New sounds from Bogotá

November 2008 -

Ana Romano's latest work así, de repente (2007) starts with a tone moving in the stereo field almost matching the background hum of Bogotá. It then develops into a soothing sweet mesh of sine waves overlaid by recorded sounds of things being played. In her work, Romano explores instances in which a performance triggers an audience's relationship with its surroundings. She is a leading example of a new generation of musicians and composers springing up in this South American metropolis, bracing themselves with the diversity and wealth of Colombia's folk music.

La Districtofonica collective best illustrates how the city's upcoming musicians are putting up a good fight for their own place in the sun. Following the footsteps of groups such as Curupira and folk musicians like Hugo Candelário and Toto La Monposina, the collective has generated exciting new projects that try to fuse with success folk elements of local traditional music with Jazz, Rock and experimental music. Asdrubal, Primero Mi Tia, Ricardo Gallo Quarteto and Eblis Alvarez, aka Meridian Brothers, have been making waves in the alternative circuits of Bogotá, releasing albums under their own label.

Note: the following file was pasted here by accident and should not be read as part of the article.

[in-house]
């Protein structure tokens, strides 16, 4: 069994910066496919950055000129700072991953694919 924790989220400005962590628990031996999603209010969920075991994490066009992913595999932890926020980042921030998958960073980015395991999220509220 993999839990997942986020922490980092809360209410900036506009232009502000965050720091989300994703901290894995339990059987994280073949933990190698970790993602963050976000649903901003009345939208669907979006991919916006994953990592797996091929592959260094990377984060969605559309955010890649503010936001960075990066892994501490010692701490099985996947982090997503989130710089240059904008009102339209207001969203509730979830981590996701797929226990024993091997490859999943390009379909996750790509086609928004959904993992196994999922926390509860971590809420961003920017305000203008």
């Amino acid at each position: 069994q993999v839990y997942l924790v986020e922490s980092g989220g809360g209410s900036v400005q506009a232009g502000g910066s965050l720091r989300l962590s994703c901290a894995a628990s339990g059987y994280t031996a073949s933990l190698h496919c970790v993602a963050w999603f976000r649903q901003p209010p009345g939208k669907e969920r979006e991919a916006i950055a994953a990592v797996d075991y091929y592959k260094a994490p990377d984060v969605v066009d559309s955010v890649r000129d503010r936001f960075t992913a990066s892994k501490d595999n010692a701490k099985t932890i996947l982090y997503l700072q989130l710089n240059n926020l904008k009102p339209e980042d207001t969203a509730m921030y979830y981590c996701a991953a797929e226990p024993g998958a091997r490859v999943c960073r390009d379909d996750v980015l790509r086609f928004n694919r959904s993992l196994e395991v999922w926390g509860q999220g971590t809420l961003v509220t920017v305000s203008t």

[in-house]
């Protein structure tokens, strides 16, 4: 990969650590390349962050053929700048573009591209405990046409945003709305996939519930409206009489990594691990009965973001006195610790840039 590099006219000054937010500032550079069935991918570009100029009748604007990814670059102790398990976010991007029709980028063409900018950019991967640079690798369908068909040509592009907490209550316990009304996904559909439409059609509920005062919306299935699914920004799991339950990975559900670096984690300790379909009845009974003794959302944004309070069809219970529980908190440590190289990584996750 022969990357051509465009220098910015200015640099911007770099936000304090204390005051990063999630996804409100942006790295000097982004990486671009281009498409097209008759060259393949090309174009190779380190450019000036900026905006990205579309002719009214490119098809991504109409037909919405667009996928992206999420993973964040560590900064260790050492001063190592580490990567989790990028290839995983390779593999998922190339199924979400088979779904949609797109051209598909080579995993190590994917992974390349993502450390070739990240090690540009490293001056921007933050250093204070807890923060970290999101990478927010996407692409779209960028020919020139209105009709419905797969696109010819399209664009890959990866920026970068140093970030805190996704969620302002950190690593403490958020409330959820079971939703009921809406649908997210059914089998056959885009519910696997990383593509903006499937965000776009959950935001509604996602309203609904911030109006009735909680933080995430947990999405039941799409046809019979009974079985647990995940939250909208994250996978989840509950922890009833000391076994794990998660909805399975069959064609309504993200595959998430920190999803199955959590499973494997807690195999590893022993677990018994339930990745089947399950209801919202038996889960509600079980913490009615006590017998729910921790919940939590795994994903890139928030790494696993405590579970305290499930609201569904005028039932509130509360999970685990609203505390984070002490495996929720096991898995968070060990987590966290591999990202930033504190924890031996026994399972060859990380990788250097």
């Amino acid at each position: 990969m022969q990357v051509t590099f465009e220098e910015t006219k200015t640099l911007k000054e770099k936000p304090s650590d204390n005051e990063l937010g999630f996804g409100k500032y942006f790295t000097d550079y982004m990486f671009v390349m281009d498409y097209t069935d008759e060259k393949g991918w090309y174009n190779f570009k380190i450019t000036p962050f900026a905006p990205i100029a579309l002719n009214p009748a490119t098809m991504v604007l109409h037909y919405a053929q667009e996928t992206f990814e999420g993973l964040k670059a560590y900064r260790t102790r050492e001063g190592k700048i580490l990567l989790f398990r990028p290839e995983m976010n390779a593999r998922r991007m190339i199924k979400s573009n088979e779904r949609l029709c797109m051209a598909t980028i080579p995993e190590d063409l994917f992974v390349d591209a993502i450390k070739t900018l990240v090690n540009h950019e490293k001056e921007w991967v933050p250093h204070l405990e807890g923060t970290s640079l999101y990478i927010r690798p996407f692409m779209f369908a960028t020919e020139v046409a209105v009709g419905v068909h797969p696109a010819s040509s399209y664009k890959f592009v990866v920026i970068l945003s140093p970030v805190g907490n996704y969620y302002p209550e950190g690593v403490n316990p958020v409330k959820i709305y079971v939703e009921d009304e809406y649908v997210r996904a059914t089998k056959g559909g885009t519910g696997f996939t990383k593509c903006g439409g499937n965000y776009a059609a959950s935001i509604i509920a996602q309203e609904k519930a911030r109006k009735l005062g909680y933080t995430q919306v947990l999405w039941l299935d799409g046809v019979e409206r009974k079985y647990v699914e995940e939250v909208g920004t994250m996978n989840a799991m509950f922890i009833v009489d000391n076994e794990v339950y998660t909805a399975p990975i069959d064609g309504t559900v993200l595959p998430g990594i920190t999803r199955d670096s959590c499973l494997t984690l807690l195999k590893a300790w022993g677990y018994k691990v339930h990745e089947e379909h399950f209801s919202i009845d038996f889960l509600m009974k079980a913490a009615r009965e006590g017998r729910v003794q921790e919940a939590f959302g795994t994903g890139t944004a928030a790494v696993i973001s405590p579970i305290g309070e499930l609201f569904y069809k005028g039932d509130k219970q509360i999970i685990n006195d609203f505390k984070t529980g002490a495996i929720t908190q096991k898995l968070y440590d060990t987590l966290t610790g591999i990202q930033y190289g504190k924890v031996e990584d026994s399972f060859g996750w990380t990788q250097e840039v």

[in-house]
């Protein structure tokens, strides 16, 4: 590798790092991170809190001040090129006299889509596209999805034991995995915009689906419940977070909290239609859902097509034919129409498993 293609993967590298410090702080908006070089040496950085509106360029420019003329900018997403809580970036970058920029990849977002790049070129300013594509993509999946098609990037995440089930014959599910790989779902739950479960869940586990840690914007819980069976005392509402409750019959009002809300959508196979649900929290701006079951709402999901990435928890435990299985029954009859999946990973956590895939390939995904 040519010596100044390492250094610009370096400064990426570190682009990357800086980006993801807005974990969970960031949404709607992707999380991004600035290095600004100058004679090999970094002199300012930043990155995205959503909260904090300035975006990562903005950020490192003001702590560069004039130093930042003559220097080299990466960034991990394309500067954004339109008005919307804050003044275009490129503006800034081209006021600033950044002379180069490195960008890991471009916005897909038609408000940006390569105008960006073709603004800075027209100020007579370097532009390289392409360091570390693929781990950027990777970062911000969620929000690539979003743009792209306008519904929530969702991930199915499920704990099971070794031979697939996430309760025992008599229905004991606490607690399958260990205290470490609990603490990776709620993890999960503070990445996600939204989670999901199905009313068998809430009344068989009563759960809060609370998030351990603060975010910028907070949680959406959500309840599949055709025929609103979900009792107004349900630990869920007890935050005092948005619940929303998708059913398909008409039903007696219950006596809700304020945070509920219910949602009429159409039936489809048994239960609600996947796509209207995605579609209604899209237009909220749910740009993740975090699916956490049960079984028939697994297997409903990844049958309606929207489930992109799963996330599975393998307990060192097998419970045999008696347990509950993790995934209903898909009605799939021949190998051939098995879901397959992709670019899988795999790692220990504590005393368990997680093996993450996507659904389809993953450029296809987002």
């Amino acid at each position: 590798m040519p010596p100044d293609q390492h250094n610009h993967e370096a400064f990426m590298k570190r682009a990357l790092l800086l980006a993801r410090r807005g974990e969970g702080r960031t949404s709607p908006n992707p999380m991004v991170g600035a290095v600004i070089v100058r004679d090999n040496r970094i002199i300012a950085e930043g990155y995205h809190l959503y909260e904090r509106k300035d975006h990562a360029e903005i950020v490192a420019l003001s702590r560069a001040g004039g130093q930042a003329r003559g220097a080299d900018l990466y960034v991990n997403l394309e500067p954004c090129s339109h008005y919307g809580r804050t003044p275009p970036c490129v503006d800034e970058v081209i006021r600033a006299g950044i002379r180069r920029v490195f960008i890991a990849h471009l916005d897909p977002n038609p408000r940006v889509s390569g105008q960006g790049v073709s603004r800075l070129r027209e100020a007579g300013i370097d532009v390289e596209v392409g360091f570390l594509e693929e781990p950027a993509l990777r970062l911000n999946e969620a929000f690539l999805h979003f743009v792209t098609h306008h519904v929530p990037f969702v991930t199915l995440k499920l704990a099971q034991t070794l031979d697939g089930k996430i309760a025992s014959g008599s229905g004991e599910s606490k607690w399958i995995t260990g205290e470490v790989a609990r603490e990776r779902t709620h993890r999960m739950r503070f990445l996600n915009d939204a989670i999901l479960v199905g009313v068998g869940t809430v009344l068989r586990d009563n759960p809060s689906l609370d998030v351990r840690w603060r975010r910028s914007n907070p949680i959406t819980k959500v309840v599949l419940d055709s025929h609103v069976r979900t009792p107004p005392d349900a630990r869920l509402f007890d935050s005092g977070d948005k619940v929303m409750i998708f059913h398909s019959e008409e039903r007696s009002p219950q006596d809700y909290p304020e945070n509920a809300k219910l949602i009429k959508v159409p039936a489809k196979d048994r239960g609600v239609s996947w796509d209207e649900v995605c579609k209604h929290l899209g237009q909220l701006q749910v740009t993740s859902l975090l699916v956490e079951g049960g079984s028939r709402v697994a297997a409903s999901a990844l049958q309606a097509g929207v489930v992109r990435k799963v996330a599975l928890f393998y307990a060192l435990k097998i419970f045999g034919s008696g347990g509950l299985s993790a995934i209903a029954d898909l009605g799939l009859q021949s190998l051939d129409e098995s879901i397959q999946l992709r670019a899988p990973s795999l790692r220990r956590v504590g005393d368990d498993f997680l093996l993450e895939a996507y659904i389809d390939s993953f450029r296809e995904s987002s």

In another corner of the music spectrum is producer Juan Pablo Bedoya, aka Monk, with his deep house trip-hop project featuring the enchanting voice of Natalia Miranda. A survey of new underground sounds spreading across Bogotá would not be completed without mentioning the inspirational work of Los Aterciopelados. Fascinatingly, their recent album Conector draws inspiration from the yaguê (and its ceremonies), a shamanic psychotropic potion prepared from a mix of sacred plants from the Putumayo rain forest. Wearing his collars of animal teeth and a hair band of colourful feathers, the Taita guides the voyage through the night with a constant rhythm performed with a kind of shaker instrument made of palm tree leaves. When the effect from the potion starts, the penetrating buzzing sound of the yaguê spirit approaches.